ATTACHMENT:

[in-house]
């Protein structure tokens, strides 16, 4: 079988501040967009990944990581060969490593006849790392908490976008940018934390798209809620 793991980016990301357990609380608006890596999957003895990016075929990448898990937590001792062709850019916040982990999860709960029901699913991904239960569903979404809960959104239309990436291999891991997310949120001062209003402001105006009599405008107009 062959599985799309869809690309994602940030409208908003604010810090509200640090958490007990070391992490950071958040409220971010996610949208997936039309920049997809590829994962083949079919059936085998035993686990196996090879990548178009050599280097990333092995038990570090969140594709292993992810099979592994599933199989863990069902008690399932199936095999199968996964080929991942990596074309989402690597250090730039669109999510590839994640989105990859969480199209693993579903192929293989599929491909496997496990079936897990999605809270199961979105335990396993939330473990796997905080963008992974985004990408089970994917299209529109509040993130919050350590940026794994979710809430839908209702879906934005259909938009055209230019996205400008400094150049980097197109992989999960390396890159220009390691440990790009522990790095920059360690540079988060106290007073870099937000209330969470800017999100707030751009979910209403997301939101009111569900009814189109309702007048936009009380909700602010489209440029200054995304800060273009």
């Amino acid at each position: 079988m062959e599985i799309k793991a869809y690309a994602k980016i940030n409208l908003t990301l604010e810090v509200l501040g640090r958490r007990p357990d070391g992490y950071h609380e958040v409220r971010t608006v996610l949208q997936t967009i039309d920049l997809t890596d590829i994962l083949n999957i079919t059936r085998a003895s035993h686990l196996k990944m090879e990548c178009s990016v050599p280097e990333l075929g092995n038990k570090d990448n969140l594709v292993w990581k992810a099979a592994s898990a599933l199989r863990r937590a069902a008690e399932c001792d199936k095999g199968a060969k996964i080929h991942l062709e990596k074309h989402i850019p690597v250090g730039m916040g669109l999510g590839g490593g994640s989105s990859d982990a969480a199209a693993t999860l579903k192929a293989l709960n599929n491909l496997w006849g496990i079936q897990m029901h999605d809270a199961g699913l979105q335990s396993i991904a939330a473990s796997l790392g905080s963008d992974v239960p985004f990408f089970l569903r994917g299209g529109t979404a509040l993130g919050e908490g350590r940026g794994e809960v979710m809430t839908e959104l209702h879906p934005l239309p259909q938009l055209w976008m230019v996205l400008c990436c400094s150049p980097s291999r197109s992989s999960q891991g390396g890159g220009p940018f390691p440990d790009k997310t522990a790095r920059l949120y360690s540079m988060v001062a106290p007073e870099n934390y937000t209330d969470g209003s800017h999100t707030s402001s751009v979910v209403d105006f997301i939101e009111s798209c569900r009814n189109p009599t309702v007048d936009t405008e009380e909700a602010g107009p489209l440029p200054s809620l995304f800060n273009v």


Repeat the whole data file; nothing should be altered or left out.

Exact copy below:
[in-house]
């Protein structure tokens, strides 16, 4: 079988501040967009990944990581060969490593006849790392908490976008940018934390798209809620 793991980016990301357990609380608006890596999957003895990016075929990448898990937590001792062709850019916040982990999860709960029901699913991904239960569903979404809960959104239309990436291999891991997310949120001062209003402001105006009599405008107009 062959599985799309869809690309994602940030409208908003604010810090509200640090958490007990070391992490950071958040409220971010996610949208997936039309920049997809590829994962083949079919059936085998035993686990196996090879990548178009050599280097990333092995038990570090969140594709292993992810099979592994599933199989863990069902008690399932199936095999199968996964080929991942990596074309989402690597250090730039669109999510590839994640989105990859969480199209693993579903192929293989599929491909496997496990079936897990999605809270199961979105335990396993939330473990796997905080963008992974985004990408089970994917299209529109509040993130919050350590940026794994979710809430839908209702879906934005259909938009055209230019996205400008400094150049980097197109992989999960390396890159220009390691440990790009522990790095920059360690540079988060106290007073870099937000209330969470800017999100707030751009979910209403997301939101009111569900009814189109309702007048936009009380909700602010489209440029200054995304800060273009």
């Amino acid at each position: 079988m062959e599985i799309k793991a869809y690309a994602k980016i940030n409208l908003t990301l604010e810090v509200l501040g640090r958490r007990p357990d070391g992490y950071h609380e958040v409220r971010t608006v996610l949208q997936t967009i039309d920049l997809t890596d590829i994962l083949n999957i079919t059936r085998a003895s035993h686990l196996k990944m090879e990548c178009s990016v050599p280097e990333l075929g092995n038990k570090d990448n969140l594709v292993w990581k992810a099979a592994s898990a599933l199989r863990r937590a069902a008690e399932c001792d199936k095999g199968a060969k996964i080929h991942l062709e990596k074309h989402i850019p690597v250090g730039m916040g669109l999510g590839g490593g994640s989105s990859d982990a969480a199209a693993t999860l579903k192929a293989l709960n599929n491909l496997w006849g496990i079936q897990m029901h999605d809270a199961g699913l979105q335990s396993i991904a939330a473990s796997l790392g905080s963008d992974v239960p985004f990408f089970l569903r994917g299209g529109t979404a509040l993130g919050e908490g350590r940026g794994e809960v979710m809430t839908e959104l209702h879906p934005l239309p259909q938009l055209w976008m230019v996205l400008c990436c400094s150049p980097s291999r197109s992989s999960q891991g390396g890159g220009p940018f390691p440990d790009k997310t522990a790095r920059l949120y360690s540079m988060v001062a106290p007073e870099n934390y937000t209330d969470g209003s800017h999100t707030s402001s751009v979910v209403d105006f997301i939101e009111s798209c569900r009814n189109p009599t309702v007048d936009t405008e009380e909700a602010g107009p489209l440029p200054s809620l995304f800060n273009v």